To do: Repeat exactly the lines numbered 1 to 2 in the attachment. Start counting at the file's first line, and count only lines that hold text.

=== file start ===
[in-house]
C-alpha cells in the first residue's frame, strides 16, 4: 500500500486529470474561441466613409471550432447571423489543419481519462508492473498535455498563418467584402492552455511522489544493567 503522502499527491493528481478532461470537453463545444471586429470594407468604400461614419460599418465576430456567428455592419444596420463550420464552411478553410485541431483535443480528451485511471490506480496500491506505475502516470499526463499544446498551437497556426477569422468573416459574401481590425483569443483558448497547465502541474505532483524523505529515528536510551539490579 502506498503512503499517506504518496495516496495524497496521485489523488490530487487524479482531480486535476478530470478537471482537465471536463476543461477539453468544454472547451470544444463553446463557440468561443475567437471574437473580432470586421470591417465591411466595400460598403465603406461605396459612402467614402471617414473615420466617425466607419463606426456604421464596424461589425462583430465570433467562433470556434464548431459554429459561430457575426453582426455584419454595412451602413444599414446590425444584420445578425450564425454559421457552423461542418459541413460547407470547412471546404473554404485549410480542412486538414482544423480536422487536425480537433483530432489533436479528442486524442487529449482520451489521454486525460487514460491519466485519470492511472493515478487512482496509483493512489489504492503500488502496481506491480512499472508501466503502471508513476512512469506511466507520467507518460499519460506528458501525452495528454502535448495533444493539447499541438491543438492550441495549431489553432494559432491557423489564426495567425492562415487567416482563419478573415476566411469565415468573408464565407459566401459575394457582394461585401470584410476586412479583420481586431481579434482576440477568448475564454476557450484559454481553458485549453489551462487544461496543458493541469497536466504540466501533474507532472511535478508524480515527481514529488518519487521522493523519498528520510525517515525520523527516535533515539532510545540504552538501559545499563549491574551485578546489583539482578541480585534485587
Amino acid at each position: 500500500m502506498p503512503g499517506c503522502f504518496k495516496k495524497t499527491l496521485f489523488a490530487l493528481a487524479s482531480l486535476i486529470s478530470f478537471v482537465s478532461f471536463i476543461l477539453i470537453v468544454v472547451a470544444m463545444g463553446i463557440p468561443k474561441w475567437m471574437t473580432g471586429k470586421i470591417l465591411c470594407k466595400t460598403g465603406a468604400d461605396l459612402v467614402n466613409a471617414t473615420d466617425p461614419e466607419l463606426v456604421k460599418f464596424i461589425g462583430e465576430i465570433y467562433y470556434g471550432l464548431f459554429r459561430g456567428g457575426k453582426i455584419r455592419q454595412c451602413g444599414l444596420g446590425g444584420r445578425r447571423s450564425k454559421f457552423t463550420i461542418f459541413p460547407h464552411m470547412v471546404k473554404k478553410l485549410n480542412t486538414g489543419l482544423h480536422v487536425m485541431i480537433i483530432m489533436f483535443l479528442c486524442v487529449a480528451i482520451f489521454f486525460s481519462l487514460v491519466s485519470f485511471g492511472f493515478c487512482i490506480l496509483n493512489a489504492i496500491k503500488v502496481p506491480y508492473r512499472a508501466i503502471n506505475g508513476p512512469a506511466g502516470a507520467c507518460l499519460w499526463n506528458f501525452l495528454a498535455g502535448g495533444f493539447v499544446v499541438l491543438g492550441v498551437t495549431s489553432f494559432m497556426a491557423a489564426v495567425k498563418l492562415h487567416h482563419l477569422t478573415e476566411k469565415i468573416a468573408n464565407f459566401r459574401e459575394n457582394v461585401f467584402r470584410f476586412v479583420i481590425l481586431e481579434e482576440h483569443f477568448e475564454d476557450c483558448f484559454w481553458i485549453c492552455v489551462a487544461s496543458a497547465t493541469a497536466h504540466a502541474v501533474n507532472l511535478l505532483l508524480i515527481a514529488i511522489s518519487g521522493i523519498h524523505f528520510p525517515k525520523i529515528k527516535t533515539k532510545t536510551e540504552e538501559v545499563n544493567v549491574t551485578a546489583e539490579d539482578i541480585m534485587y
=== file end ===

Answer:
[in-house]
C-alpha cells in the first residue's frame, strides 16, 4: 500500500486529470474561441466613409471550432447571423489543419481519462508492473498535455498563418467584402492552455511522489544493567 503522502499527491493528481478532461470537453463545444471586429470594407468604400461614419460599418465576430456567428455592419444596420463550420464552411478553410485541431483535443480528451485511471490506480496500491506505475502516470499526463499544446498551437497556426477569422468573416459574401481590425483569443483558448497547465502541474505532483524523505529515528536510551539490579 502506498503512503499517506504518496495516496495524497496521485489523488490530487487524479482531480486535476478530470478537471482537465471536463476543461477539453468544454472547451470544444463553446463557440468561443475567437471574437473580432470586421470591417465591411466595400460598403465603406461605396459612402467614402471617414473615420466617425466607419463606426456604421464596424461589425462583430465570433467562433470556434464548431459554429459561430457575426453582426455584419454595412451602413444599414446590425444584420445578425450564425454559421457552423461542418459541413460547407470547412471546404473554404485549410480542412486538414482544423480536422487536425480537433483530432489533436479528442486524442487529449482520451489521454486525460487514460491519466485519470492511472493515478487512482496509483493512489489504492503500488502496481506491480512499472508501466503502471508513476512512469506511466507520467507518460499519460506528458501525452495528454502535448495533444493539447499541438491543438492550441495549431489553432494559432491557423489564426495567425492562415487567416482563419478573415476566411469565415468573408464565407459566401459575394457582394461585401470584410476586412479583420481586431481579434482576440477568448475564454476557450484559454481553458485549453489551462487544461496543458493541469497536466504540466501533474507532472511535478508524480515527481514529488518519487521522493523519498528520510525517515525520523527516535533515539532510545540504552538501559545499563549491574551485578546489583539482578541480585534485587